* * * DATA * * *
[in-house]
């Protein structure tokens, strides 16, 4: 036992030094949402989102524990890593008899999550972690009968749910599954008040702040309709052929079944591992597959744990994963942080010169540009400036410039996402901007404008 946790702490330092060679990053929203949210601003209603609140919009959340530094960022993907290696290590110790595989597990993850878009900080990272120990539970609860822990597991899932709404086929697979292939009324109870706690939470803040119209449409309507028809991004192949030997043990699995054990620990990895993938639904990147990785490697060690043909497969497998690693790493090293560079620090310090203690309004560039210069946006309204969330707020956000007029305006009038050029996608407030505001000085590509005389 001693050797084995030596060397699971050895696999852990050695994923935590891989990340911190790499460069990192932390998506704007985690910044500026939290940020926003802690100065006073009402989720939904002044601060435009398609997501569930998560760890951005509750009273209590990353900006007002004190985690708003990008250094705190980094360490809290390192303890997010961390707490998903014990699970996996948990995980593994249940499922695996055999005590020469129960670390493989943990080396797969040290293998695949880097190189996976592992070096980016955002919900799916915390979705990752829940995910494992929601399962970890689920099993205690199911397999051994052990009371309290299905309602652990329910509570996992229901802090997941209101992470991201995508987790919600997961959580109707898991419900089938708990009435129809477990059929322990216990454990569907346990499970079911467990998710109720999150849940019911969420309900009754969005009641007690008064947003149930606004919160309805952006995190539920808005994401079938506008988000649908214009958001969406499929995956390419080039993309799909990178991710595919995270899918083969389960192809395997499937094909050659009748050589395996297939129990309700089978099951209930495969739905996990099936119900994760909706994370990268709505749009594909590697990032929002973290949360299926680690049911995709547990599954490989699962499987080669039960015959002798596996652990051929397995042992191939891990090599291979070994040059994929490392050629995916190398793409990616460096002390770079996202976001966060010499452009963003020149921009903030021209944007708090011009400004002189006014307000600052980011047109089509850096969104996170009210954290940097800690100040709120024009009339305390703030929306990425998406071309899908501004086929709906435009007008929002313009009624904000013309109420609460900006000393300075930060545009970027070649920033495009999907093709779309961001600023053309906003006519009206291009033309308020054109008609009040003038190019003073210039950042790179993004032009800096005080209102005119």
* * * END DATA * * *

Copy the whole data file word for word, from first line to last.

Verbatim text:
[in-house]
């Protein structure tokens, strides 16, 4: 036992030094949402989102524990890593008899999550972690009968749910599954008040702040309709052929079944591992597959744990994963942080010169540009400036410039996402901007404008 946790702490330092060679990053929203949210601003209603609140919009959340530094960022993907290696290590110790595989597990993850878009900080990272120990539970609860822990597991899932709404086929697979292939009324109870706690939470803040119209449409309507028809991004192949030997043990699995054990620990990895993938639904990147990785490697060690043909497969497998690693790493090293560079620090310090203690309004560039210069946006309204969330707020956000007029305006009038050029996608407030505001000085590509005389 001693050797084995030596060397699971050895696999852990050695994923935590891989990340911190790499460069990192932390998506704007985690910044500026939290940020926003802690100065006073009402989720939904002044601060435009398609997501569930998560760890951005509750009273209590990353900006007002004190985690708003990008250094705190980094360490809290390192303890997010961390707490998903014990699970996996948990995980593994249940499922695996055999005590020469129960670390493989943990080396797969040290293998695949880097190189996976592992070096980016955002919900799916915390979705990752829940995910494992929601399962970890689920099993205690199911397999051994052990009371309290299905309602652990329910509570996992229901802090997941209101992470991201995508987790919600997961959580109707898991419900089938708990009435129809477990059929322990216990454990569907346990499970079911467990998710109720999150849940019911969420309900009754969005009641007690008064947003149930606004919160309805952006995190539920808005994401079938506008988000649908214009958001969406499929995956390419080039993309799909990178991710595919995270899918083969389960192809395997499937094909050659009748050589395996297939129990309700089978099951209930495969739905996990099936119900994760909706994370990268709505749009594909590697990032929002973290949360299926680690049911995709547990599954490989699962499987080669039960015959002798596996652990051929397995042992191939891990090599291979070994040059994929490392050629995916190398793409990616460096002390770079996202976001966060010499452009963003020149921009903030021209944007708090011009400004002189006014307000600052980011047109089509850096969104996170009210954290940097800690100040709120024009009339305390703030929306990425998406071309899908501004086929709906435009007008929002313009009624904000013309109420609460900006000393300075930060545009970027070649920033495009999907093709779309961001600023053309906003006519009206291009033309308020054109008609009040003038190019003073210039950042790179993004032009800096005080209102005119």